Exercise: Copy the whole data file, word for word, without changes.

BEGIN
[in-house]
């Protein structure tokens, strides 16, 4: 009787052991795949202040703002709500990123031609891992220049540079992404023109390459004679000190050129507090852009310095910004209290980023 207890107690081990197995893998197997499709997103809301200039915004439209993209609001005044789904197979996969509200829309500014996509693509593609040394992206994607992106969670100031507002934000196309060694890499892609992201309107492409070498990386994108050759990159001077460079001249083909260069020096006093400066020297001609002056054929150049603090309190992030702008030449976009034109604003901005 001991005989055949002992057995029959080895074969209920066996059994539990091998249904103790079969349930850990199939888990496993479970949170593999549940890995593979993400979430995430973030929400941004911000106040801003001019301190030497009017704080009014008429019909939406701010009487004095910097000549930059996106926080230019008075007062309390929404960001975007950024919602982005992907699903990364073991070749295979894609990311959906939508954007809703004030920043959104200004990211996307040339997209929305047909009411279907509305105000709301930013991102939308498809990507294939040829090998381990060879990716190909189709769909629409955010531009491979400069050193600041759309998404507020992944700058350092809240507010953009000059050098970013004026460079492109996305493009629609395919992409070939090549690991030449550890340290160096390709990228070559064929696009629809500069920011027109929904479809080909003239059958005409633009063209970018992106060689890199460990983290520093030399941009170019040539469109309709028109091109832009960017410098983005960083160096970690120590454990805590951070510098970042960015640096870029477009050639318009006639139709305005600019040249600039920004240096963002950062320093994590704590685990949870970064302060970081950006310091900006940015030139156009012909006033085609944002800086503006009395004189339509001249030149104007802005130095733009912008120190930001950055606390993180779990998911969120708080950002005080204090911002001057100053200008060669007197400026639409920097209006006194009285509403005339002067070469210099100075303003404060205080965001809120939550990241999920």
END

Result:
[in-house]
């Protein structure tokens, strides 16, 4: 009787052991795949202040703002709500990123031609891992220049540079992404023109390459004679000190050129507090852009310095910004209290980023 207890107690081990197995893998197997499709997103809301200039915004439209993209609001005044789904197979996969509200829309500014996509693509593609040394992206994607992106969670100031507002934000196309060694890499892609992201309107492409070498990386994108050759990159001077460079001249083909260069020096006093400066020297001609002056054929150049603090309190992030702008030449976009034109604003901005 001991005989055949002992057995029959080895074969209920066996059994539990091998249904103790079969349930850990199939888990496993479970949170593999549940890995593979993400979430995430973030929400941004911000106040801003001019301190030497009017704080009014008429019909939406701010009487004095910097000549930059996106926080230019008075007062309390929404960001975007950024919602982005992907699903990364073991070749295979894609990311959906939508954007809703004030920043959104200004990211996307040339997209929305047909009411279907509305105000709301930013991102939308498809990507294939040829090998381990060879990716190909189709769909629409955010531009491979400069050193600041759309998404507020992944700058350092809240507010953009000059050098970013004026460079492109996305493009629609395919992409070939090549690991030449550890340290160096390709990228070559064929696009629809500069920011027109929904479809080909003239059958005409633009063209970018992106060689890199460990983290520093030399941009170019040539469109309709028109091109832009960017410098983005960083160096970690120590454990805590951070510098970042960015640096870029477009050639318009006639139709305005600019040249600039920004240096963002950062320093994590704590685990949870970064302060970081950006310091900006940015030139156009012909006033085609944002800086503006009395004189339509001249030149104007802005130095733009912008120190930001950055606390993180779990998911969120708080950002005080204090911002001057100053200008060669007197400026639409920097209006006194009285509403005339002067070469210099100075303003404060205080965001809120939550990241999920």